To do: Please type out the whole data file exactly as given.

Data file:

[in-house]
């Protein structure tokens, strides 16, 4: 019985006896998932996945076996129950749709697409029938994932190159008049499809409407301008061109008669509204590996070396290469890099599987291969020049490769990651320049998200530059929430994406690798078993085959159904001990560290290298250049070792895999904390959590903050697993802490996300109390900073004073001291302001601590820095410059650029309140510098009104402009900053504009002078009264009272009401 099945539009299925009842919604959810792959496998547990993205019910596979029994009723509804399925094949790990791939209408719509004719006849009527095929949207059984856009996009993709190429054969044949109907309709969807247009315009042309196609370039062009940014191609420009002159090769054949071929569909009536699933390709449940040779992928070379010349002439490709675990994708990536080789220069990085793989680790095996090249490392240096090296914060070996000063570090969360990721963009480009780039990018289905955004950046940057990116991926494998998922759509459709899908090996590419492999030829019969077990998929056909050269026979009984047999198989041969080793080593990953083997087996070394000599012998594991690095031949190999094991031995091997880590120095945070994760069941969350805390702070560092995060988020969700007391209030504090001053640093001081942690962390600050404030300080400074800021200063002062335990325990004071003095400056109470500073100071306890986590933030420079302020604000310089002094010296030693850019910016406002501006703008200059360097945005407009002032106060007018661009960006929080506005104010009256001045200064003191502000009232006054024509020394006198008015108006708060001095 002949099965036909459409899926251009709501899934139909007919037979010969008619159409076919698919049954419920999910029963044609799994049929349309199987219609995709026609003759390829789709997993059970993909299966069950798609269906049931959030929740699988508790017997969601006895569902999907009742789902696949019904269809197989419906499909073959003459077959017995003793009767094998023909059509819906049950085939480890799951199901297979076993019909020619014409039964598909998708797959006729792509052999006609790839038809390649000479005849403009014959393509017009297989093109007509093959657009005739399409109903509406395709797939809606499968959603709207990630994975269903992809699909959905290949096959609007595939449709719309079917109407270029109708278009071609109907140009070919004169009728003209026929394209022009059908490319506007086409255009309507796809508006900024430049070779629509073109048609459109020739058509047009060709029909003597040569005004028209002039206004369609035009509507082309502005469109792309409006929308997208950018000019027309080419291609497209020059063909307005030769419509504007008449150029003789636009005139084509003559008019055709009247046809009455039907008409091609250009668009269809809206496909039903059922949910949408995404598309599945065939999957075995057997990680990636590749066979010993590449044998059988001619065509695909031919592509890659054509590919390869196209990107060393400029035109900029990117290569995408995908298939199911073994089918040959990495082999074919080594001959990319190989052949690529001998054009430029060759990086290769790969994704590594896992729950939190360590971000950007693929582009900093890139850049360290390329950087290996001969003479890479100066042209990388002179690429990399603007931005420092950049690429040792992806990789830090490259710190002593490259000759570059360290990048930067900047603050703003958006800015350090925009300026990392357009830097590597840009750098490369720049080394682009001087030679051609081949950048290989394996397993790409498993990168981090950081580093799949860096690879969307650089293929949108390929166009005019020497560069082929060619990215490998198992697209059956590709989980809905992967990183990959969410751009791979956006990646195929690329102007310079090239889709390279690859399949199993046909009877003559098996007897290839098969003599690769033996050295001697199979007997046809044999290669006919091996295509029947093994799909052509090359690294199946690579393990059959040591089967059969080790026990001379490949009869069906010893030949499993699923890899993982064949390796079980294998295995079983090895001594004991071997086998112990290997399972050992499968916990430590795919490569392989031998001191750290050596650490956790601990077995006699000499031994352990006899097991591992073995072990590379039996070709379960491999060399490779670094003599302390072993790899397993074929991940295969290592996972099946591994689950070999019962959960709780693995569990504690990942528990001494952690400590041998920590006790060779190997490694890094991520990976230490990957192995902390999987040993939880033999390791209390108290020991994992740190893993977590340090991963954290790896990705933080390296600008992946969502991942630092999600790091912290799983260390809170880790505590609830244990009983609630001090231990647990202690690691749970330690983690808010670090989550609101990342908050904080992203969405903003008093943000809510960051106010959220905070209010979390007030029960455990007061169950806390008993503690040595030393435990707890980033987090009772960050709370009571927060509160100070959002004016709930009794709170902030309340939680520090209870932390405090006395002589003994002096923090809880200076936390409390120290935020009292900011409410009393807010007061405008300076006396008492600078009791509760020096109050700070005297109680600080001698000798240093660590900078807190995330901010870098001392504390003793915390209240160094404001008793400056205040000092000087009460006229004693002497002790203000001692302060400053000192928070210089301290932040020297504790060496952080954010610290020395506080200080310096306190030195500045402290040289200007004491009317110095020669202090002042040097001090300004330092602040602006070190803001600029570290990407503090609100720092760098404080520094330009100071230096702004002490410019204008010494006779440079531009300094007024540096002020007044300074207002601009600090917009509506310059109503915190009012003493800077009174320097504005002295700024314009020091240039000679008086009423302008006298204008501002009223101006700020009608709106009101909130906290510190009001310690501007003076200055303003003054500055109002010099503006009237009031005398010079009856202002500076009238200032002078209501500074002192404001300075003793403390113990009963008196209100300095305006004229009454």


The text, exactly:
[in-house]
């Protein structure tokens, strides 16, 4: 019985006896998932996945076996129950749709697409029938994932190159008049499809409407301008061109008669509204590996070396290469890099599987291969020049490769990651320049998200530059929430994406690798078993085959159904001990560290290298250049070792895999904390959590903050697993802490996300109390900073004073001291302001601590820095410059650029309140510098009104402009900053504009002078009264009272009401 099945539009299925009842919604959810792959496998547990993205019910596979029994009723509804399925094949790990791939209408719509004719006849009527095929949207059984856009996009993709190429054969044949109907309709969807247009315009042309196609370039062009940014191609420009002159090769054949071929569909009536699933390709449940040779992928070379010349002439490709675990994708990536080789220069990085793989680790095996090249490392240096090296914060070996000063570090969360990721963009480009780039990018289905955004950046940057990116991926494998998922759509459709899908090996590419492999030829019969077990998929056909050269026979009984047999198989041969080793080593990953083997087996070394000599012998594991690095031949190999094991031995091997880590120095945070994760069941969350805390702070560092995060988020969700007391209030504090001053640093001081942690962390600050404030300080400074800021200063002062335990325990004071003095400056109470500073100071306890986590933030420079302020604000310089002094010296030693850019910016406002501006703008200059360097945005407009002032106060007018661009960006929080506005104010009256001045200064003191502000009232006054024509020394006198008015108006708060001095 002949099965036909459409899926251009709501899934139909007919037979010969008619159409076919698919049954419920999910029963044609799994049929349309199987219609995709026609003759390829789709997993059970993909299966069950798609269906049931959030929740699988508790017997969601006895569902999907009742789902696949019904269809197989419906499909073959003459077959017995003793009767094998023909059509819906049950085939480890799951199901297979076993019909020619014409039964598909998708797959006729792509052999006609790839038809390649000479005849403009014959393509017009297989093109007509093959657009005739399409109903509406395709797939809606499968959603709207990630994975269903992809699909959905290949096959609007595939449709719309079917109407270029109708278009071609109907140009070919004169009728003209026929394209022009059908490319506007086409255009309507796809508006900024430049070779629509073109048609459109020739058509047009060709029909003597040569005004028209002039206004369609035009509507082309502005469109792309409006929308997208950018000019027309080419291609497209020059063909307005030769419509504007008449150029003789636009005139084509003559008019055709009247046809009455039907008409091609250009668009269809809206496909039903059922949910949408995404598309599945065939999957075995057997990680990636590749066979010993590449044998059988001619065509695909031919592509890659054509590919390869196209990107060393400029035109900029990117290569995408995908298939199911073994089918040959990495082999074919080594001959990319190989052949690529001998054009430029060759990086290769790969994704590594896992729950939190360590971000950007693929582009900093890139850049360290390329950087290996001969003479890479100066042209990388002179690429990399603007931005420092950049690429040792992806990789830090490259710190002593490259000759570059360290990048930067900047603050703003958006800015350090925009300026990392357009830097590597840009750098490369720049080394682009001087030679051609081949950048290989394996397993790409498993990168981090950081580093799949860096690879969307650089293929949108390929166009005019020497560069082929060619990215490998198992697209059956590709989980809905992967990183990959969410751009791979956006990646195929690329102007310079090239889709390279690859399949199993046909009877003559098996007897290839098969003599690769033996050295001697199979007997046809044999290669006919091996295509029947093994799909052509090359690294199946690579393990059959040591089967059969080790026990001379490949009869069906010893030949499993699923890899993982064949390796079980294998295995079983090895001594004991071997086998112990290997399972050992499968916990430590795919490569392989031998001191750290050596650490956790601990077995006699000499031994352990006899097991591992073995072990590379039996070709379960491999060399490779670094003599302390072993790899397993074929991940295969290592996972099946591994689950070999019962959960709780693995569990504690990942528990001494952690400590041998920590006790060779190997490694890094991520990976230490990957192995902390999987040993939880033999390791209390108290020991994992740190893993977590340090991963954290790896990705933080390296600008992946969502991942630092999600790091912290799983260390809170880790505590609830244990009983609630001090231990647990202690690691749970330690983690808010670090989550609101990342908050904080992203969405903003008093943000809510960051106010959220905070209010979390007030029960455990007061169950806390008993503690040595030393435990707890980033987090009772960050709370009571927060509160100070959002004016709930009794709170902030309340939680520090209870932390405090006395002589003994002096923090809880200076936390409390120290935020009292900011409410009393807010007061405008300076006396008492600078009791509760020096109050700070005297109680600080001698000798240093660590900078807190995330901010870098001392504390003793915390209240160094404001008793400056205040000092000087009460006229004693002497002790203000001692302060400053000192928070210089301290932040020297504790060496952080954010610290020395506080200080310096306190030195500045402290040289200007004491009317110095020669202090002042040097001090300004330092602040602006070190803001600029570290990407503090609100720092760098404080520094330009100071230096702004002490410019204008010494006779440079531009300094007024540096002020007044300074207002601009600090917009509506310059109503915190009012003493800077009174320097504005002295700024314009020091240039000679008086009423302008006298204008501002009223101006700020009608709106009101909130906290510190009001310690501007003076200055303003003054500055109002010099503006009237009031005398010079009856202002500076009238200032002078209501500074002192404001300075003793403390113990009963008196209100300095305006004229009454």